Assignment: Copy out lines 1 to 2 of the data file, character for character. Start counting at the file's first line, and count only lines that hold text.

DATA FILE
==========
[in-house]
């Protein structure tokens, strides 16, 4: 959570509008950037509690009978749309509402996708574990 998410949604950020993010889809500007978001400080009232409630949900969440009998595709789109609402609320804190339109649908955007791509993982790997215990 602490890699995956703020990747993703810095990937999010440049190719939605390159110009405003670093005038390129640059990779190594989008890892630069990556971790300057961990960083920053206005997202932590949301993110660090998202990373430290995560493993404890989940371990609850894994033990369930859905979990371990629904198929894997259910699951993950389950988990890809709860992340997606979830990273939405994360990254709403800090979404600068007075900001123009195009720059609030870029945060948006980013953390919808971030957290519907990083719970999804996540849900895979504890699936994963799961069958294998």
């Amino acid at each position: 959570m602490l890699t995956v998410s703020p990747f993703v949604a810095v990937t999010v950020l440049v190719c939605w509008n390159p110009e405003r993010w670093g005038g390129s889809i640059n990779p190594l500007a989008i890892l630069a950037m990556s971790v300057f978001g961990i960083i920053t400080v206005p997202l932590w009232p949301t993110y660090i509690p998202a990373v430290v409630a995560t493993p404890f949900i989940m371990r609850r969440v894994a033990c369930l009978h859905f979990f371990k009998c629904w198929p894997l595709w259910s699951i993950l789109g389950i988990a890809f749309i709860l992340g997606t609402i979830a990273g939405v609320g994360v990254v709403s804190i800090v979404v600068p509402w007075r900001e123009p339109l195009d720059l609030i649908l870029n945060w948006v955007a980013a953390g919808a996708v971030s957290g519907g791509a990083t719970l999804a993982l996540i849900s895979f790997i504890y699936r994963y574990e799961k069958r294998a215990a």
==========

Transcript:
[in-house]
């Protein structure tokens, strides 16, 4: 959570509008950037509690009978749309509402996708574990 998410949604950020993010889809500007978001400080009232409630949900969440009998595709789109609402609320804190339109649908955007791509993982790997215990 602490890699995956703020990747993703810095990937999010440049190719939605390159110009405003670093005038390129640059990779190594989008890892630069990556971790300057961990960083920053206005997202932590949301993110660090998202990373430290995560493993404890989940371990609850894994033990369930859905979990371990629904198929894997259910699951993950389950988990890809709860992340997606979830990273939405994360990254709403800090979404600068007075900001123009195009720059609030870029945060948006980013953390919808971030957290519907990083719970999804996540849900895979504890699936994963799961069958294998």